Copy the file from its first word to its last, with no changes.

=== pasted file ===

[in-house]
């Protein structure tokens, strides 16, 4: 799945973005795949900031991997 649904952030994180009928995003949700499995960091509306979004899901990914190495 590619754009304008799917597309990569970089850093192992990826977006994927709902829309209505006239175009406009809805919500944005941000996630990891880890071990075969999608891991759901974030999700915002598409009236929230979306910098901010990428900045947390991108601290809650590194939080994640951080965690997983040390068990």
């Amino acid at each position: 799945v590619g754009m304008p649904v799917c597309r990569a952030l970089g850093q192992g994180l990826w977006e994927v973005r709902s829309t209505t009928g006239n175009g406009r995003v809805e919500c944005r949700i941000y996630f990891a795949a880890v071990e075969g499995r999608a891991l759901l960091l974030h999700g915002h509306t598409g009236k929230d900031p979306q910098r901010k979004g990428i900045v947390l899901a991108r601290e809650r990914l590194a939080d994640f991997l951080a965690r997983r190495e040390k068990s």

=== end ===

[in-house]
């Protein structure tokens, strides 16, 4: 799945973005795949900031991997 649904952030994180009928995003949700499995960091509306979004899901990914190495 590619754009304008799917597309990569970089850093192992990826977006994927709902829309209505006239175009406009809805919500944005941000996630990891880890071990075969999608891991759901974030999700915002598409009236929230979306910098901010990428900045947390991108601290809650590194939080994640951080965690997983040390068990």
């Amino acid at each position: 799945v590619g754009m304008p649904v799917c597309r990569a952030l970089g850093q192992g994180l990826w977006e994927v973005r709902s829309t209505t009928g006239n175009g406009r995003v809805e919500c944005r949700i941000y996630f990891a795949a880890v071990e075969g499995r999608a891991l759901l960091l974030h999700g915002h509306t598409g009236k929230d900031p979306q910098r901010k979004g990428i900045v947390l899901a991108r601290e809650r990914l590194a939080d994640f991997l951080a965690r997983r190495e040390k068990s």